Leaders in New York and California signed legislation earlier this month that will raise the states’ minimum wages to $15 an hour, a rate higher than any other state’s in the nation, and every other nation in the world.

Today’s landmark agreement will lift up poor Californians and give hardworking employees the resources they need to put food on the table for their families,” California state Sen. Mark Leno, D-San Francisco, said in a formal statement earlier this month.

“By moving to a $15 statewide minimum wage and enacting the strongest paid family leave policy in the nation, New York is showing the way forward on economic justice,” New York Gov. Andrew Cuomo said in a formal statement April 4.

Raising the minimum wage is not new for either state. Both states already raised their minimum wages once in the last few months. New York bumped its minimum wage from $8.75 to $9 in December 2015, and California increased its minimum wage from $9 to $10 at the beginning of the year.

In the United States, only Washington, D.C.’s minimum wage is currently higher at $10.50.

But now the states plan to raise their wages again. This time, the Empire State plans to implement a $15 pay rate between 2018 and 2021, and the Golden State plans to implement the same rate by 2022. Including inflation, which means workers in 2022 will effectively be paid $13.50 in today’s dollars, the minimum wage will be higher than any other existing wage in the world.

James Sherk, a research fellow in labor economics at The Heritage Foundation, told The Daily Signal in an email that when California’s $15 minimum wage is adjusted for inflation and state-specific living expenses, California’s minimum wage is still higher than everyone else, totalling $12.03 per hour. New York’s wage totals $11.74 per hour when adjusted for inflation and state-specific living expenses, according to Sherk. He added that $11.74 is a statewide average.

Today, Luxembourg and Australia have the highest minimum wages, topping out at $11.46 and $11.15 per hour respectively, according to the WSI Institute of Economic and Social Research’s 2016 Minimum Wage Database.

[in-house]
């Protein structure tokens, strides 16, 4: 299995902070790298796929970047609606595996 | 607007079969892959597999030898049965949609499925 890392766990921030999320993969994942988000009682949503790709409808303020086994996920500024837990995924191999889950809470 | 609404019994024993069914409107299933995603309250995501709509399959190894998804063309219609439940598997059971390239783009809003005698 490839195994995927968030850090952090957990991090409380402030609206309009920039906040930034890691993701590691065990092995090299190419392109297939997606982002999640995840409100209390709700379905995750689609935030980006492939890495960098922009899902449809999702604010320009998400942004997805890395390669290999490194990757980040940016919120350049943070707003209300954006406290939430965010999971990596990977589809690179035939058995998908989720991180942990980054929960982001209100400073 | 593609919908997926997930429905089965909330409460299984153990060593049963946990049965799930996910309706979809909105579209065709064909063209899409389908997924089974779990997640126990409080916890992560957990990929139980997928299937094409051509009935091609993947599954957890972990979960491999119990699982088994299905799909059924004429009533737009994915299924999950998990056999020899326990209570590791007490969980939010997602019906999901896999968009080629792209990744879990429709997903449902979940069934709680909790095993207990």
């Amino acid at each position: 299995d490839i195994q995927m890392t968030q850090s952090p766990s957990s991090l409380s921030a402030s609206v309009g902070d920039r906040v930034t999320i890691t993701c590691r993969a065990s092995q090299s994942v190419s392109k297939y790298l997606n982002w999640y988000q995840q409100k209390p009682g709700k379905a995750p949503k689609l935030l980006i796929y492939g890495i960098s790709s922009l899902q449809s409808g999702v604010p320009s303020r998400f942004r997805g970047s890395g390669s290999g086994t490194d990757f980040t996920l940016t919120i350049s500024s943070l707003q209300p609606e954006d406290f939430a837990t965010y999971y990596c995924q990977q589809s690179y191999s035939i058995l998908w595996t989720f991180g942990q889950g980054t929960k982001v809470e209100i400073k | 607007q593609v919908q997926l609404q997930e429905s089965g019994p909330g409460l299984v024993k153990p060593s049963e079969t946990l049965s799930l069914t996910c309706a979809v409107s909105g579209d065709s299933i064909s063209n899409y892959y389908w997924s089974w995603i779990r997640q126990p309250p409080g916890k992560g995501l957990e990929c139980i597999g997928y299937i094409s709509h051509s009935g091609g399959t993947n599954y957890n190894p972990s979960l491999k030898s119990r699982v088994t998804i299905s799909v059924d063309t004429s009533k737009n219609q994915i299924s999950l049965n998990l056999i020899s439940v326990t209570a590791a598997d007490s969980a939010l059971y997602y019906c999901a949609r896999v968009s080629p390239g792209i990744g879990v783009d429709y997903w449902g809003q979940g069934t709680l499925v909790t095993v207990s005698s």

California and New York are even scheduled to top the minimum wage set by the Socialist Party in France, which presently ranks third highest in the world at $11.11, according to the German-based non-profit.

Sherk added that California’s minimum wage increase would also penalize teenagers and youths more than Luxembourg, Australia, and France, because unlike those countries, California does not have a lower minimum wage for younger workers.

“California is proposing a historically unprecedented minimum wage increase. No country in the developed world has raised their minimum wage that high,” Sherk said.

“Even left-leaning European governments that embrace activist government labor market regulation understand raising the minimum wage that high would hurt vulnerable workers,” he added.

The WSI minimum wage report compares the minimum wages in 37 European and select other countries by comparing the purchasing power of those wages against the purchasing power of minimum wages in the United States.

Sherk said that comparing purchasing power is important because it accounts for living costs that affect the value of wages abroad.

“Exchange rate conversions show what it would cost American tourists to purchase goods and services in a foreign country, but that does not necessarily reflect the living costs faced by workers who get paid in the local currency—not American dollars,” Sherk said, adding:

“Purchasing power parity comparisons account for these differences in living costs. Workers with the same [purchasing power parity] adjusted wages can afford the same goods and services in their own countries.”